none - infinite time

interface (name) - interface, on which to run rogue DHCP server finderon-alert (text) - script to run, when an unknown DHCP server is detectedunknown-server (read-only: text) - list of MAC addresses of detected unknown DHCP servers. Server is removed from this list after alert-timeout valid-server (text) - list of MAC addresses of valid DHCP servers

Notes

All alerts on an interface can be cleared at any time using command: /ip dhcp-server alert reset-alert

Note, that e-mail can be sent, using /system logging action add target=email

DHCP Option

Submenu level: /ip dhcp-server option

Description

With help of DHCP Option list, it is possible to define additional custom options for DHCP Server to advertise.

Property Description

code (integer: 1..254) - dhcp option code. All codes are available at http://www.iana.org/assignments/bootp-dhcp-parametersname (name) - descriptive name of the optionvalue (text) - parameter's value in form of a string. If the string begins with "0x", it is assumed as a hexadecimal value

Notes

The defined options you can use in /ip dhcp-server network submenu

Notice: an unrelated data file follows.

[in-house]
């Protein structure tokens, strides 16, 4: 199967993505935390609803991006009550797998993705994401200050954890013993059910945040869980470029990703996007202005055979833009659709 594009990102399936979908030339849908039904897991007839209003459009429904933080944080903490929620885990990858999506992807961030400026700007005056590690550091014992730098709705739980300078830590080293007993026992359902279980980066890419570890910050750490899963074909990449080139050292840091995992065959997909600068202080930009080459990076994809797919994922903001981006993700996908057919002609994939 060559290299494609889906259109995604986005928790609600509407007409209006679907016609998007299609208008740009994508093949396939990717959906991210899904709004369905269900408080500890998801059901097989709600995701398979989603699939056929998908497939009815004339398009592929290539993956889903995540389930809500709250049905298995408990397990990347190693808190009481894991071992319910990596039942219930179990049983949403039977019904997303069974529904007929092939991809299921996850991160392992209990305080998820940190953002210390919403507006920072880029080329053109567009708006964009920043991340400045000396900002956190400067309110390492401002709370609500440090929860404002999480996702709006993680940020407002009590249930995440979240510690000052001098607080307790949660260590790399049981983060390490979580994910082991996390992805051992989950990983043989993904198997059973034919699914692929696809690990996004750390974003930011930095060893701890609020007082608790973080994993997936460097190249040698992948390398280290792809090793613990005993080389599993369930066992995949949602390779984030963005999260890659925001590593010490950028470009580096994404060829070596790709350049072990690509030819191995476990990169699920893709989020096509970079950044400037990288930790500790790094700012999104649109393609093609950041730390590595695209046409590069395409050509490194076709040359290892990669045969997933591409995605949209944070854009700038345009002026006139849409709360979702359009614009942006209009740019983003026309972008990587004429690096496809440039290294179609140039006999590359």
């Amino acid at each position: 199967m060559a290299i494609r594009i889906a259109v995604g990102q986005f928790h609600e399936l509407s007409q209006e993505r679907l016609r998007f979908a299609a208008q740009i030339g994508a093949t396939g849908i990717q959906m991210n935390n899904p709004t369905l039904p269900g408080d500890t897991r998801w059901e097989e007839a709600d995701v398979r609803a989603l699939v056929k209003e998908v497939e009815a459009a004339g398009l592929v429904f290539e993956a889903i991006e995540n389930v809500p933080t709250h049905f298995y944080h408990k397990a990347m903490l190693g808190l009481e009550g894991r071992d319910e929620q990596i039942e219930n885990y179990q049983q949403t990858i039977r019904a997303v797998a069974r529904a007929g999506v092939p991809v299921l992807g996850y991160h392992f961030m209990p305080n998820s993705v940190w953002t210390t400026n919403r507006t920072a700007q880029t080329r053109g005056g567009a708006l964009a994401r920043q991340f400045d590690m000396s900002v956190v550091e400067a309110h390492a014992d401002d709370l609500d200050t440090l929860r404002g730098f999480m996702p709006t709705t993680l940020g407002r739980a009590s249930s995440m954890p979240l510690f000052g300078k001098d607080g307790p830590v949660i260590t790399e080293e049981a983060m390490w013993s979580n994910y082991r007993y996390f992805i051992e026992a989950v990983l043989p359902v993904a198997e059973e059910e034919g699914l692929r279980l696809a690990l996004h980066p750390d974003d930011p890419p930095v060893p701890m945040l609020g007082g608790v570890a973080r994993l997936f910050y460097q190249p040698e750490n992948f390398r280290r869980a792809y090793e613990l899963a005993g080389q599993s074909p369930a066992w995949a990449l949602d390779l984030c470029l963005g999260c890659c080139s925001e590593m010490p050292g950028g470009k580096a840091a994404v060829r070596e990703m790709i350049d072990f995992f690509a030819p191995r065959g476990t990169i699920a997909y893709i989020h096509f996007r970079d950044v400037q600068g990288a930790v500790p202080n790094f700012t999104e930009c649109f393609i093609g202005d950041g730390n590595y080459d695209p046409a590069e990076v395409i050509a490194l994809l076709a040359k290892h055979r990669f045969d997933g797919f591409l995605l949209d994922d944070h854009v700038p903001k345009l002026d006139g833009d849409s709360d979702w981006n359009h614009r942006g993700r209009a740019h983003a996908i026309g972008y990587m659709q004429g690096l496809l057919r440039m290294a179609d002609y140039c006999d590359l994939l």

According to the DHCP protocol, a parameter is returned to the DHCP client only if it requests this parameter, specifying the respective code in DHCP request Parameter-List (code 55) attribute. If the code is not included in Parameter-List attribute, DHCP server will not send it to the DHCP client.

Example

This example shows how to set DHCP server to reply on DHCP client's Hostname request (code 12) with value Host-A.

Add an option named Option-Hostname with code 12 (Hostname) and value Host-A:

[admin@MikroTik] ip dhcp-server option> add name=Hostname code=12 \
value="Host-A"
[admin@MikroTik] ip dhcp-server option> print
 # NAME                                CODE VALUE